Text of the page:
Chicken: Keeping it healthy

12/21/2011

We noticed a discussion on a social media website asking, “Buying a chicken should be easy; labeling is confusing, what’s the healthiest?” Our food system expert Brenda Roche Wolford, M.S., R.D., University of California, Cooperative Extension, Los Angeles County, answers this question.

Why has there been an increase in food allergies?

12/15/2011

According to Dr. Stephen Taylor, no one knows the exact answer to why the prevalence of food allergies is increasing. He doubts any experts would hypothesize that chemicals used in food production play a role in the prevalence of food allergies. He explains other theories that seem much more plausible, but have not been proven, like clenliness, c-section births and avoidance of specific foods.

Genetically-Modified Foods: Should they be labeled?

12/13/2011

Best Food Facts asks readers what they think about the possibility of GM food labeling.

What could be causing early puberty in girls? Expert clarifies reader question.

12/8/2011

In the post, Hormones in Milk: Are They Causing Early Puberty in Girls, we wondered, what is causing early maturity in girls? Based on what Dr. Ann Macrina indicated, it could be any of several factors.

One of our readers, Dan, asked for clarification from Dr. Macrina: "Dr. Macrina indicated it could be any of several factors – better nourishment, higher body weight and some even suggest exposure to chemicals. Does Dr. Macrina mean chemicals like pesticides and herbicides?"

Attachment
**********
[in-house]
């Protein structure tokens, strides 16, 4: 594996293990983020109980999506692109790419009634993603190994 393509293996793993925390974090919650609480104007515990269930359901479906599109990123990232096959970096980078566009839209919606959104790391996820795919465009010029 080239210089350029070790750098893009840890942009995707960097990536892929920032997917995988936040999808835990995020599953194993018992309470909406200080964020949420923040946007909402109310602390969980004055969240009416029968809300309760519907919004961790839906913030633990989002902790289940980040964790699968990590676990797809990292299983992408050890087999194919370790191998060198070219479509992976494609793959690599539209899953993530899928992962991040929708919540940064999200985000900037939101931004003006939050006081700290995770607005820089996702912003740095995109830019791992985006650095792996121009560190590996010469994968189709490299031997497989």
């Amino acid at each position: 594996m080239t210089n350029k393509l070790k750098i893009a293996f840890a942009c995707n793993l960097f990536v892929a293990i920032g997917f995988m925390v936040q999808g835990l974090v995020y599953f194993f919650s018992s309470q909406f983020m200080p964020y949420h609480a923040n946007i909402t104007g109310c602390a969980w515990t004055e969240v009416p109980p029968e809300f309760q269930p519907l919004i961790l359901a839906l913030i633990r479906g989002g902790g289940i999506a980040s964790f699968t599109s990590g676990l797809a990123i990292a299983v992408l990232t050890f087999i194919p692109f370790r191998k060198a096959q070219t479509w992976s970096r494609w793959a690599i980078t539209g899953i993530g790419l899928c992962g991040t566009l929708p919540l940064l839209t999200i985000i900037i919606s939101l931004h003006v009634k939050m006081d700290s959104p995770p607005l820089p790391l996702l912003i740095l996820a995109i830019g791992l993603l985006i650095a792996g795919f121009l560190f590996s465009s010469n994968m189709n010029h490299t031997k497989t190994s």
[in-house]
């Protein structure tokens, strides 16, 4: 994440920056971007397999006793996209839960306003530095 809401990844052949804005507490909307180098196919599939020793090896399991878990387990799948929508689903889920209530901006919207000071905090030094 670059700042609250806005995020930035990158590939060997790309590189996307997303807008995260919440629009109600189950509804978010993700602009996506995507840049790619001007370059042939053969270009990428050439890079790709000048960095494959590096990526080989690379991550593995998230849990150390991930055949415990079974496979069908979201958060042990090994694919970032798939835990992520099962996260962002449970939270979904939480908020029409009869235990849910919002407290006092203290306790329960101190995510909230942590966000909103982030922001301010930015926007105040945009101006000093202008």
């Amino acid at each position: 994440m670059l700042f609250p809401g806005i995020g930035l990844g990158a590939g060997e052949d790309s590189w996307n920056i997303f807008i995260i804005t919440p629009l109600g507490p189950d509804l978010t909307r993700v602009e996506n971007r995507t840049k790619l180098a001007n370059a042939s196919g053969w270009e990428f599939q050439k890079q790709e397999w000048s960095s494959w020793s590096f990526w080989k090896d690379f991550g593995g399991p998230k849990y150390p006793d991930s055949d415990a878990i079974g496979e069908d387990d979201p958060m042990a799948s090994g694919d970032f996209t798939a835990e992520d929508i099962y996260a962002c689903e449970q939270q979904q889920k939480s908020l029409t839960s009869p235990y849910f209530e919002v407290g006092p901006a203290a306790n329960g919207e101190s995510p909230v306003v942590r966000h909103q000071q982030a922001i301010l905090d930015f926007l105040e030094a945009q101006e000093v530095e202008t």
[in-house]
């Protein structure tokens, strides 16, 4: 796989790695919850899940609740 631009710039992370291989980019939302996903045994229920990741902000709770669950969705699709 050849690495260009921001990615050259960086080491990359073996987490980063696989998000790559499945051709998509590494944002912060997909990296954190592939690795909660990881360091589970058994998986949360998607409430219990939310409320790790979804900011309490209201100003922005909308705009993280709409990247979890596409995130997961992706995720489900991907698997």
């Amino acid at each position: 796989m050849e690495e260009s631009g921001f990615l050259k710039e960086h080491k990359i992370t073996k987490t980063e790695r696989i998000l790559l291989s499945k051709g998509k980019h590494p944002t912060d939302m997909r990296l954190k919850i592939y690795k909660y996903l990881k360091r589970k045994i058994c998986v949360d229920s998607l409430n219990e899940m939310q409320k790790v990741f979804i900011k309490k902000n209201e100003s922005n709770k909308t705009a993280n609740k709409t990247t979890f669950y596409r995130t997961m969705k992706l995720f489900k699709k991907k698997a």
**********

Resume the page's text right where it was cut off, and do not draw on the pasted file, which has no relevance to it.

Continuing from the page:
Eggs: What’s up with free-range and cage-free eggs being so expensive?

12/6/2011

Food has gotten more and more expensive over the last several years and protein sources seem to be some of the fastest increasing items. Even one of the most affordable protein sources – eggs – has seen an increase in price. Along with the general increases across the board, there’s plenty of chatter regarding the price differences for eggs produced in different types of housing systems. 

Arsenic in Your Apple Juice? Expert weighs in

12/1/2011

 

Following up on Dr. Oz's research finding arsenic in apple juice, Connie Diekman, RD, says she's not worried about the juice we have at home in our cupboards, but she would like to see more research and education about how juice should more appropriately fit into a healful eating plan. As we exit a holiday filled with positive stories and reasons to give thanks, we find one causing much concern - and reasonably so. As reported by several online sourcestelevision showsvideos and bloggers, there are, once again, questions about arsenic in juice. 

Science, Sweet Corn and Diabetes - Research in the Making

10/25/2011

Food scientists are constantly exploring how to make foods taste better, digest easier, grow with fewer fertilizers, etc. We recently learned that a team of scientists at Iowa State University is working with the starches in sweet corn to try to create a response in the body that modify the starch to digest more slowly... which creates a more moderate insulin response, and release of glucose into the blood stream. This is important to the U.S.'s diabetic population of more than 21 million individuals, since moderating insulin and glucose through diet and medication is a constant need.